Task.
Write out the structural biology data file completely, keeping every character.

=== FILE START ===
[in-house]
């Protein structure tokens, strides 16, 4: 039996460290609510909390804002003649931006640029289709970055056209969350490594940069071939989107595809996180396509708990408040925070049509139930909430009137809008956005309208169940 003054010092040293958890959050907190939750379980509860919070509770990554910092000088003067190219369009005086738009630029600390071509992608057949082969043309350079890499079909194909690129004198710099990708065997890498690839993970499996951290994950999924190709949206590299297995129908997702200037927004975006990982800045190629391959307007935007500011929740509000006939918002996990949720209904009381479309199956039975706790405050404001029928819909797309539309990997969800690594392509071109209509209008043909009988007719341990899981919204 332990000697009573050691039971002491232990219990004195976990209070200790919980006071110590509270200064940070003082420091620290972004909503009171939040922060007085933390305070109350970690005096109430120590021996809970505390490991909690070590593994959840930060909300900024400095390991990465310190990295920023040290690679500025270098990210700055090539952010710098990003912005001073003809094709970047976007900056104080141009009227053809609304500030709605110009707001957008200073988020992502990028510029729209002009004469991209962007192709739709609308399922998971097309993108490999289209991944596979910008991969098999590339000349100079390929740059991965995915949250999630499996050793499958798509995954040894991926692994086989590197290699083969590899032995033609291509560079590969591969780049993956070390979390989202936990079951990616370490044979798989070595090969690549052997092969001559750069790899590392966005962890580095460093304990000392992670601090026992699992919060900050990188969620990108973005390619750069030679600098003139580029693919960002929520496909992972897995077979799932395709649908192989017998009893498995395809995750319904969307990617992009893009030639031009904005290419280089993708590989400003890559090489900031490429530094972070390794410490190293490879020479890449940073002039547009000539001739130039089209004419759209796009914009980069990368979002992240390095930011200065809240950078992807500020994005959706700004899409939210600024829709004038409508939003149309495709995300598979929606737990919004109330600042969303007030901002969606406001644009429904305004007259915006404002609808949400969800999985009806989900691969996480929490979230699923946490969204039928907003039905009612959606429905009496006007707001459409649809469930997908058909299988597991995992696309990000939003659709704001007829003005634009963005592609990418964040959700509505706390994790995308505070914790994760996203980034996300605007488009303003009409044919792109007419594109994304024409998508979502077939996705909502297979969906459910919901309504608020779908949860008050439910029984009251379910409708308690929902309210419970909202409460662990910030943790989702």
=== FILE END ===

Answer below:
[in-house]
């Protein structure tokens, strides 16, 4: 039996460290609510909390804002003649931006640029289709970055056209969350490594940069071939989107595809996180396509708990408040925070049509139930909430009137809008956005309208169940 003054010092040293958890959050907190939750379980509860919070509770990554910092000088003067190219369009005086738009630029600390071509992608057949082969043309350079890499079909194909690129004198710099990708065997890498690839993970499996951290994950999924190709949206590299297995129908997702200037927004975006990982800045190629391959307007935007500011929740509000006939918002996990949720209904009381479309199956039975706790405050404001029928819909797309539309990997969800690594392509071109209509209008043909009988007719341990899981919204 332990000697009573050691039971002491232990219990004195976990209070200790919980006071110590509270200064940070003082420091620290972004909503009171939040922060007085933390305070109350970690005096109430120590021996809970505390490991909690070590593994959840930060909300900024400095390991990465310190990295920023040290690679500025270098990210700055090539952010710098990003912005001073003809094709970047976007900056104080141009009227053809609304500030709605110009707001957008200073988020992502990028510029729209002009004469991209962007192709739709609308399922998971097309993108490999289209991944596979910008991969098999590339000349100079390929740059991965995915949250999630499996050793499958798509995954040894991926692994086989590197290699083969590899032995033609291509560079590969591969780049993956070390979390989202936990079951990616370490044979798989070595090969690549052997092969001559750069790899590392966005962890580095460093304990000392992670601090026992699992919060900050990188969620990108973005390619750069030679600098003139580029693919960002929520496909992972897995077979799932395709649908192989017998009893498995395809995750319904969307990617992009893009030639031009904005290419280089993708590989400003890559090489900031490429530094972070390794410490190293490879020479890449940073002039547009000539001739130039089209004419759209796009914009980069990368979002992240390095930011200065809240950078992807500020994005959706700004899409939210600024829709004038409508939003149309495709995300598979929606737990919004109330600042969303007030901002969606406001644009429904305004007259915006404002609808949400969800999985009806989900691969996480929490979230699923946490969204039928907003039905009612959606429905009496006007707001459409649809469930997908058909299988597991995992696309990000939003659709704001007829003005634009963005592609990418964040959700509505706390994790995308505070914790994760996203980034996300605007488009303003009409044919792109007419594109994304024409998508979502077939996705909502297979969906459910919901309504608020779908949860008050439910029984009251379910409708308690929902309210419970909202409460662990910030943790989702």